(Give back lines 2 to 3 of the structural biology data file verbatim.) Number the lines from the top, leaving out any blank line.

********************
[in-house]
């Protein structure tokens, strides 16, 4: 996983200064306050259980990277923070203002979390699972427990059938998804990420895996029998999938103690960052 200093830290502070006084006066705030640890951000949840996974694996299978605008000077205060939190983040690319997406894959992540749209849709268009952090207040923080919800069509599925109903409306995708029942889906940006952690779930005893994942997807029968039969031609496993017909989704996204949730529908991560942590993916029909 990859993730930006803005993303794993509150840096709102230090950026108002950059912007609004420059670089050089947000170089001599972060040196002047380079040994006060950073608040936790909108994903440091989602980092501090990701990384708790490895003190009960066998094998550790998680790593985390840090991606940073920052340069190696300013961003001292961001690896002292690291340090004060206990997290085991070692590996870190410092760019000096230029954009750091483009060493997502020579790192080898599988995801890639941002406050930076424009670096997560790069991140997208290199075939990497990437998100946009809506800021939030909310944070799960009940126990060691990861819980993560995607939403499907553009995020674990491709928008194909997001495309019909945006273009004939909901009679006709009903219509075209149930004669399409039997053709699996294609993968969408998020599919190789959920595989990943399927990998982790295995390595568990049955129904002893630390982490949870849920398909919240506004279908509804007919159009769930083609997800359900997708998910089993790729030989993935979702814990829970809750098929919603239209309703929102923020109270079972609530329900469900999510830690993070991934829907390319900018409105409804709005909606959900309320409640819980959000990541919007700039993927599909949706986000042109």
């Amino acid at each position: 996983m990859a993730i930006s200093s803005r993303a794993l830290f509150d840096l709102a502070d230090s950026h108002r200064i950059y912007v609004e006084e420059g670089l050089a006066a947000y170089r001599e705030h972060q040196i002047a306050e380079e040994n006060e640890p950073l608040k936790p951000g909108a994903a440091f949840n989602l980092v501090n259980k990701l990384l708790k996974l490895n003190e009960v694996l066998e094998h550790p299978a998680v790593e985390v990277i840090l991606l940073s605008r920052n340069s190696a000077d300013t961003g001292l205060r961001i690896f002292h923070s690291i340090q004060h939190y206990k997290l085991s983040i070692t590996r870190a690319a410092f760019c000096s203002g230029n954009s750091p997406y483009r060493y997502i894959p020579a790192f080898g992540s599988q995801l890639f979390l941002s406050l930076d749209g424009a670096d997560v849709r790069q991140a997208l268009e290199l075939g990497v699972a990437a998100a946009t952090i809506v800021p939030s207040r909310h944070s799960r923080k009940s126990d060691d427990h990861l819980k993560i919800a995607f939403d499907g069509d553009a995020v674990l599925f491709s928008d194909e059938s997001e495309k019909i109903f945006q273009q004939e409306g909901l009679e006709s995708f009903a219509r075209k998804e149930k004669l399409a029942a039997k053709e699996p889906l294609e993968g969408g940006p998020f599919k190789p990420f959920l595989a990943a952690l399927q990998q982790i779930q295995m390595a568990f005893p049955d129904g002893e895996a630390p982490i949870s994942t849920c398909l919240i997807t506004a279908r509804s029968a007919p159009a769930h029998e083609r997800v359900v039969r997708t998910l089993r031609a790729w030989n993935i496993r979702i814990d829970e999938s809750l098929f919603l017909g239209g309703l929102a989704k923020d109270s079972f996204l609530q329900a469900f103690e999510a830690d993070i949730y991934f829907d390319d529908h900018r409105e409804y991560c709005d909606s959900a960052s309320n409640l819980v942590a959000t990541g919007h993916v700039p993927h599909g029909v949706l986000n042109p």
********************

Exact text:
């Protein structure tokens, strides 16, 4: 996983200064306050259980990277923070203002979390699972427990059938998804990420895996029998999938103690960052 200093830290502070006084006066705030640890951000949840996974694996299978605008000077205060939190983040690319997406894959992540749209849709268009952090207040923080919800069509599925109903409306995708029942889906940006952690779930005893994942997807029968039969031609496993017909989704996204949730529908991560942590993916029909 990859993730930006803005993303794993509150840096709102230090950026108002950059912007609004420059670089050089947000170089001599972060040196002047380079040994006060950073608040936790909108994903440091989602980092501090990701990384708790490895003190009960066998094998550790998680790593985390840090991606940073920052340069190696300013961003001292961001690896002292690291340090004060206990997290085991070692590996870190410092760019000096230029954009750091483009060493997502020579790192080898599988995801890639941002406050930076424009670096997560790069991140997208290199075939990497990437998100946009809506800021939030909310944070799960009940126990060691990861819980993560995607939403499907553009995020674990491709928008194909997001495309019909945006273009004939909901009679006709009903219509075209149930004669399409039997053709699996294609993968969408998020599919190789959920595989990943399927990998982790295995390595568990049955129904002893630390982490949870849920398909919240506004279908509804007919159009769930083609997800359900997708998910089993790729030989993935979702814990829970809750098929919603239209309703929102923020109270079972609530329900469900999510830690993070991934829907390319900018409105409804709005909606959900309320409640819980959000990541919007700039993927599909949706986000042109």
């Amino acid at each position: 996983m990859a993730i930006s200093s803005r993303a794993l830290f509150d840096l709102a502070d230090s950026h108002r200064i950059y912007v609004e006084e420059g670089l050089a006066a947000y170089r001599e705030h972060q040196i002047a306050e380079e040994n006060e640890p950073l608040k936790p951000g909108a994903a440091f949840n989602l980092v501090n259980k990701l990384l708790k996974l490895n003190e009960v694996l066998e094998h550790p299978a998680v790593e985390v990277i840090l991606l940073s605008r920052n340069s190696a000077d300013t961003g001292l205060r961001i690896f002292h923070s690291i340090q004060h939190y206990k997290l085991s983040i070692t590996r870190a690319a410092f760019c000096s203002g230029n954009s750091p997406y483009r060493y997502i894959p020579a790192f080898g992540s599988q995801l890639f979390l941002s406050l930076d749209g424009a670096d997560v849709r790069q991140a997208l268009e290199l075939g990497v699972a990437a998100a946009t952090i809506v800021p939030s207040r909310h944070s799960r923080k009940s126990d060691d427990h990861l819980k993560i919800a995607f939403d499907g069509d553009a995020v674990l599925f491709s928008d194909e059938s997001e495309k019909i109903f945006q273009q004939e409306g909901l009679e006709s995708f009903a219509r075209k998804e149930k004669l399409a029942a039997k053709e699996p889906l294609e993968g969408g940006p998020f599919k190789p990420f959920l595989a990943a952690l399927q990998q982790i779930q295995m390595a568990f005893p049955d129904g002893e895996a630390p982490i949870s994942t849920c398909l919240i997807t506004a279908r509804s029968a007919p159009a769930h029998e083609r997800v359900v039969r997708t998910l089993r031609a790729w030989n993935i496993r979702i814990d829970e999938s809750l098929f919603l017909g239209g309703l929102a989704k923020d109270s079972f996204l609530q329900a469900f103690e999510a830690d993070i949730y991934f829907d390319d529908h900018r409105e409804y991560c709005d909606s959900a960052s309320n409640l819980v942590a959000t990541g919007h993916v700039p993927h599909g029909v949706l986000n042109p």